Sarwan had failed to recover from a pulled thigh muscle suffered during the One-day series, a team spokesman said.
He scored two half-centuries in the One-dayers, and 62 in the first innings of the opening Test, before being felled by a Shane Bond bouncer that smashed into the back of his helmet during the second innings.
He left the field for an extended break, only to return briefly, but did not suffer any side effects from that knock.
His withdrawal follows West Indies coach Bennett King confirming on Monday that fast bowler Jerome Taylor was struggling with a hamstring strain and was unlikely to feature in the second Test in Wellington starting on Friday.
King now faces a big task to haul his squad back into contention. They let the first Test slip from their grasp after being well placed at 183 for three on the fourth day, chasing a target of 291.
Instead, a middle-order collapse triggered by New Zealand fast bowler Shane Bond led to the West Indies losing by 27 runs.
"I think we didn't play moments well, and we created a lot of moments to take the Test," said King whose side have now lost 14 of their last 16 Tests.
"Over the time that I've been here, I certainly think we've improved and progressed in different areas and we're creating opportunities to win games.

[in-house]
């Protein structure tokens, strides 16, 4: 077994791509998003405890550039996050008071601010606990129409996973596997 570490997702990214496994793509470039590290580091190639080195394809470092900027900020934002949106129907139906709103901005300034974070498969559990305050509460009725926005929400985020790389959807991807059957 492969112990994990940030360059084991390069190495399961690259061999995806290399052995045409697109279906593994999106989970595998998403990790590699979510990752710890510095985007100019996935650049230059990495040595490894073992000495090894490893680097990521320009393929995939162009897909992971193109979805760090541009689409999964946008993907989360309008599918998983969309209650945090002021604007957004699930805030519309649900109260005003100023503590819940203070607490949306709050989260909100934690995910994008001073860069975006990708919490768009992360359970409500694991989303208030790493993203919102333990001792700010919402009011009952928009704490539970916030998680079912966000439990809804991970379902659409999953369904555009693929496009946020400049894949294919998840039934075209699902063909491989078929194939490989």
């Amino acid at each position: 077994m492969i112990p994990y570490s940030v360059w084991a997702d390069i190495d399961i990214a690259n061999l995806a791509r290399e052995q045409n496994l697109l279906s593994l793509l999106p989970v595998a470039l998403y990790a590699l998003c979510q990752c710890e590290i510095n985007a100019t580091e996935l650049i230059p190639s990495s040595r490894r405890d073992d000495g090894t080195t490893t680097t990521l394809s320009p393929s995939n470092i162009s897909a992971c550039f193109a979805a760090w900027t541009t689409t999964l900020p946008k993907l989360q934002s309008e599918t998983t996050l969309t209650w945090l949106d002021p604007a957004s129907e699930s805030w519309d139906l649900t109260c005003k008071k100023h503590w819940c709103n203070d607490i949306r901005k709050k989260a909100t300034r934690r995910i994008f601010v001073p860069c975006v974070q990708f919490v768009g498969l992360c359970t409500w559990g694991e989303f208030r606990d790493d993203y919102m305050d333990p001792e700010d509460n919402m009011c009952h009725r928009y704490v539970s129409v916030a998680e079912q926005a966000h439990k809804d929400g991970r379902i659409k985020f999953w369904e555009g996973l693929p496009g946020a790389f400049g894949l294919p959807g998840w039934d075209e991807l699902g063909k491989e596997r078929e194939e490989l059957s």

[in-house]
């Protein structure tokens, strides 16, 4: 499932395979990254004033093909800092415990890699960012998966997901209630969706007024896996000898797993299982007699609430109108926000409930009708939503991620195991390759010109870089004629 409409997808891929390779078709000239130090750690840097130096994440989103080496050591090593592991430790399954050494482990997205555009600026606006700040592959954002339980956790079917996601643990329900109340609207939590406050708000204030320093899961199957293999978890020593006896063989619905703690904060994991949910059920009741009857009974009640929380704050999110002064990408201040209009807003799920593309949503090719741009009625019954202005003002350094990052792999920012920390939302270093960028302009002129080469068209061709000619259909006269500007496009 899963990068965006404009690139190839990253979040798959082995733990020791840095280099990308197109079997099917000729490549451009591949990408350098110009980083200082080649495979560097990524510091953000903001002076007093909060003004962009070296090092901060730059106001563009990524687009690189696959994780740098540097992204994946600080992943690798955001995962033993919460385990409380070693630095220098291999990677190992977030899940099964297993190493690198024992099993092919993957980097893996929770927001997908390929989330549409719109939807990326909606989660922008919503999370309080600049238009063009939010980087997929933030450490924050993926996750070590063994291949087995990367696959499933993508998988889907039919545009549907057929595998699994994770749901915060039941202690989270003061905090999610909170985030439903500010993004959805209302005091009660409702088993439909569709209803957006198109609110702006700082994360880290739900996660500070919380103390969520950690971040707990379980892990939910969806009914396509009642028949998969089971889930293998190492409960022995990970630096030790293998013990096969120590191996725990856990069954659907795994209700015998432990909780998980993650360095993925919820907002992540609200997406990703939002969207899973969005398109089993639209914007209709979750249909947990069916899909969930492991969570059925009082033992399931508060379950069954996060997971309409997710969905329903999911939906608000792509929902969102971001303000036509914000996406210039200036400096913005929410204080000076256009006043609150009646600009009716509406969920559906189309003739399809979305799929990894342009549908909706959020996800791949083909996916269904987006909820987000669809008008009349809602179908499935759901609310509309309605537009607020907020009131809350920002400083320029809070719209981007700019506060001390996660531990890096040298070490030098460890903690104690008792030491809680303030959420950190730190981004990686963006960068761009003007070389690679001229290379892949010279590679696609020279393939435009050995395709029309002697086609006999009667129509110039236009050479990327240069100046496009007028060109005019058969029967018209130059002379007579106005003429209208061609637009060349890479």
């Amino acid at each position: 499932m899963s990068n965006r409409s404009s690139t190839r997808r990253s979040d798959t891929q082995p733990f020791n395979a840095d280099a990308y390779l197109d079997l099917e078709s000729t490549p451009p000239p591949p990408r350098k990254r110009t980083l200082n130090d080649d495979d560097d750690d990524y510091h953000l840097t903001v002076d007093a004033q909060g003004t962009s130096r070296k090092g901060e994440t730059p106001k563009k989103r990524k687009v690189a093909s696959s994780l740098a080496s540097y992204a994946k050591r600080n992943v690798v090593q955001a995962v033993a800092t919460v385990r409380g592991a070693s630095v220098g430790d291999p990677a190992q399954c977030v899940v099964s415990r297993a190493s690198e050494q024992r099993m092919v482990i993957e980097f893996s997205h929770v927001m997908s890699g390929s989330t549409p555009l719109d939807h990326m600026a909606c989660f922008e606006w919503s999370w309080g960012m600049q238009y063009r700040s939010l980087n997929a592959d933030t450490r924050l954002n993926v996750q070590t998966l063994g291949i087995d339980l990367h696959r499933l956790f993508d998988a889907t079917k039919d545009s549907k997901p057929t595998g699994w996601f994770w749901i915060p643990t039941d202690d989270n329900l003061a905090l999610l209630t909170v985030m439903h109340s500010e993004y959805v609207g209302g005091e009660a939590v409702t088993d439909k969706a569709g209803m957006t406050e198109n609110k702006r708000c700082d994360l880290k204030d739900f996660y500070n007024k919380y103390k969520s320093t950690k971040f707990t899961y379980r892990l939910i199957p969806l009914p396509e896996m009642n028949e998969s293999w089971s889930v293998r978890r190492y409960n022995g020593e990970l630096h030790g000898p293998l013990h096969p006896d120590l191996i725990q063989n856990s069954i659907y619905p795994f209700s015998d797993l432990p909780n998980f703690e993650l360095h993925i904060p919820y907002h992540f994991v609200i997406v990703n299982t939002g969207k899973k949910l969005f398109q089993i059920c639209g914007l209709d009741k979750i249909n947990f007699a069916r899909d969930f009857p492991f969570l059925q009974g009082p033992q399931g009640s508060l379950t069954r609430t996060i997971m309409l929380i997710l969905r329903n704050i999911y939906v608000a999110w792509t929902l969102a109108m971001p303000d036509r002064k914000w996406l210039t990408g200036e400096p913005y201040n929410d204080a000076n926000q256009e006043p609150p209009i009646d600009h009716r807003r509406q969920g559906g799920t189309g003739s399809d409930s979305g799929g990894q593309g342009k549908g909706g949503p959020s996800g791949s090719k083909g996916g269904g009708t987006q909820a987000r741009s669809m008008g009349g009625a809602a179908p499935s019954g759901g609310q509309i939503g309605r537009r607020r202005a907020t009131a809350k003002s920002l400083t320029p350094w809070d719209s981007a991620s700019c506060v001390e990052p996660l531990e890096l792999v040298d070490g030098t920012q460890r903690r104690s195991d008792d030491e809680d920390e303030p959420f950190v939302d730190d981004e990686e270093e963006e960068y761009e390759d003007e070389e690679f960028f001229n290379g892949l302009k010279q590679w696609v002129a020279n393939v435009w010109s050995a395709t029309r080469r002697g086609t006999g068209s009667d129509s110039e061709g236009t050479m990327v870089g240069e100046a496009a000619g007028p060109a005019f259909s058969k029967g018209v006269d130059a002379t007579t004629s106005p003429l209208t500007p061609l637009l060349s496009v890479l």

"For whatever reasons we didn't handle them the right way. I can probably target about 10 moments I thought were significant," he said.
King felt they could still test New Zealand in Wellington with positives coming from the century opening stand between Chris Gayle and Daren Ganga in the second innings of the first Test, while fast bowler Fidel Edwards created enough heat to trouble New Zealand on many occasions.
New Zealand captain Stephen Fleming said they knew West Indies "weren't used to winning," so the longer they remained in the match, there was a good chance of victory.
"Whatever happened we were going to make it as tough as possible for West Indies to get those runs. It may not have looked like that at 138 without loss, but we were desperate to hang on for as long as possible and expose them to the pressure of the moment.
"When we did grab some ascendancy in that final innings we dominated for once. The game had been screaming out for it and we were good enough to rise to it eventually."